Tag Archives: Sexual Revolution

(Possible) Taboos Of The Future

Whenever I talk about the future on this blog, which is an awful lot for an erotica/romance writer, I always feel I need to make the same disclosure. I’ve made it before whenever I try to make predictions about the future. I still feel it’s worth making because I don’t want to give the impression that I’m smarter than I actually am.

Here’s the honest truth. Nobody knows for sure what’s going to happen in the future. Nobody knows for sure what kind of technological breakthroughs there will be. Nobody knows for sure how our understanding of physics, biology, and chemistry will change. Nobody knows for sure whether Kardashians will be broke and sell insurance tomorrow.

It’s the same advice I gave everyone frustrated by news, politics, and everything in between. Nobody knows anything. They can make educated guesses that may or may not be accurate. Some are far less educated than others. At the end of the day, though, nobody really knows for sure.

I say all this because I’m going to take a moment to predict and/or speculate on what sort of taboos we’ll have in the future. I talked a bit about taboos and why they exist. No matter how advanced we get as a society, relatively speaking, there will always be sort of taboo operating behind our social norms. Most of those norms will have to do with sex, gender, and how much poor people are screwed over.

Now, those dynamics might change when technology like brain implants or smart blood become sufficiently advanced. They might change even more if we adopt policies like a universal basic income. For our entire existence, as a species, we’ve been at the mercy of our caveman brains, whose wiring is basically set by the painfully slow processes of evolution. Once that changes, then all bets are off.

With that massive flaw in the dynamics of taboos, I’m still going to try and make a few predictions. If you think I’m stupid, dead wrong, or just plain trolling, then please know that I’m at the mercy as the same limits as everyone else. I’m just as capable of making a stupid predictions, just like the idiots who thought the internet was a fad.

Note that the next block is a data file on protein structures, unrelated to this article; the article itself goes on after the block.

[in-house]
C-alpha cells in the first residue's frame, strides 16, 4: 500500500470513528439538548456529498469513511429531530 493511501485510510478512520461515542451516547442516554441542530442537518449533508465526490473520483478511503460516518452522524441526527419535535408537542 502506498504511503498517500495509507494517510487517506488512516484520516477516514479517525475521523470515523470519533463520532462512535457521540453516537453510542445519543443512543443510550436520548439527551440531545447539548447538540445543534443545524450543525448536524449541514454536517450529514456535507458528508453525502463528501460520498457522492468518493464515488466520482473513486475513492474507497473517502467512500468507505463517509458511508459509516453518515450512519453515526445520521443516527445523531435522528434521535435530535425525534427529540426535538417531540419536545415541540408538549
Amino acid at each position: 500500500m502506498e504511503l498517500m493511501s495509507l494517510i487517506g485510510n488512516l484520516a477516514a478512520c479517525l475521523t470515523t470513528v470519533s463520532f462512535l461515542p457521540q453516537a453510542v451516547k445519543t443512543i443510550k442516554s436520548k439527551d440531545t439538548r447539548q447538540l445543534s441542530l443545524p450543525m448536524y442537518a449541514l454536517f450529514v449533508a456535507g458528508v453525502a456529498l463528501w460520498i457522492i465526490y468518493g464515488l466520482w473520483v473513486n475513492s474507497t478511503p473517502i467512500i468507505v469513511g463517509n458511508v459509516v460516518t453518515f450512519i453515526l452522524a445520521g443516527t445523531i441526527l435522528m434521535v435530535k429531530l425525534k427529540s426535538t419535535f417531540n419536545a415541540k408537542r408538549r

So, with no illusions as to the accuracy of my predictions, here are the taboos that I believe we’ll see in the latter parts of the 21st century. Some of them deal with technology. Some of them deal with social policies. Yes, some even deal with sex. I’m sure that will shock no one. Whatever they involve, the issues are the same. These will be things that will carry with them an odd, but unique stigma for future generations.


Taboo #1: Having Babies The Old Fashioned Way

I’ve talked about artificial wombs before, primarily as a means of leveling the playing field between genders. Initially, the technology will be used to save infants born prematurely and help infertile couples have children. This is all technology that’s in development right now and we’ll likely see it refined within our lifetime.

It’s when you push it out beyond that when things get really interesting. At some point, using artificial wombs will be healthier, more efficient, and more convenient than old fashioned birthing. It’ll probably be a lot more comfortable too. Talk to any woman who has ever endured the joys of childbirth without pain killers and they’ll tell you how much they’d love to see technology like this advance.

So if there’s a method for making babies that’s safer, easier, and involves much less screaming, why would anyone opt to make babies the old fashioned way? That’s like people who opt not to drink unpasteurized milk, which is fraught with a lot of health risks.

We may come to a point where people who give birth naturally will be seen as irresponsible, reckless, and downright weird. Whenever the health of babies is an issue, taboos tend to follow. No matter how advanced we get as a species, our concern for the health of infants will still be an issue.


Taboo #2: Identifying As A Gender And NOT Going Through A Complete Transition

This taboo is something we’re already seeing, to some extent, with ongoing transgender issues. At the moment, most of those issues involve discrimination, harassment, and the “ick factor” that a lot of minorities tend to deal with at some point in their history. Those issues are relevant for a reason, but that reason will change considerably in the future.

At the moment, sexual reassignment surgery is a messy, expensive, tedious process that’s full of various risks. It’s also not entirely perfect. Transgender women still can’t give birth and transgender men still can’t father children. They can look like their preferred gender all they want, but the biological mechanisms within still won’t be the same.

With advances in biotechnology, especially advances like smart blood, we may advance to a state where we can basically shape-shift our bodies the same way Mystique from the X-men does. If someone wants to be a particular gender, then the technology will be there for them to make that transition so completely that nobody would ever know they went through such a transition.

When that time comes, the act of being transgender won’t be taboo. However, those who identify as another gender, but don’t go through a transition, may get their share of odd glances. That would be like someone offering you a limb you once lost and then refusing it. If you can be whatever gender you want to be, why would you continue to live in the wrong body?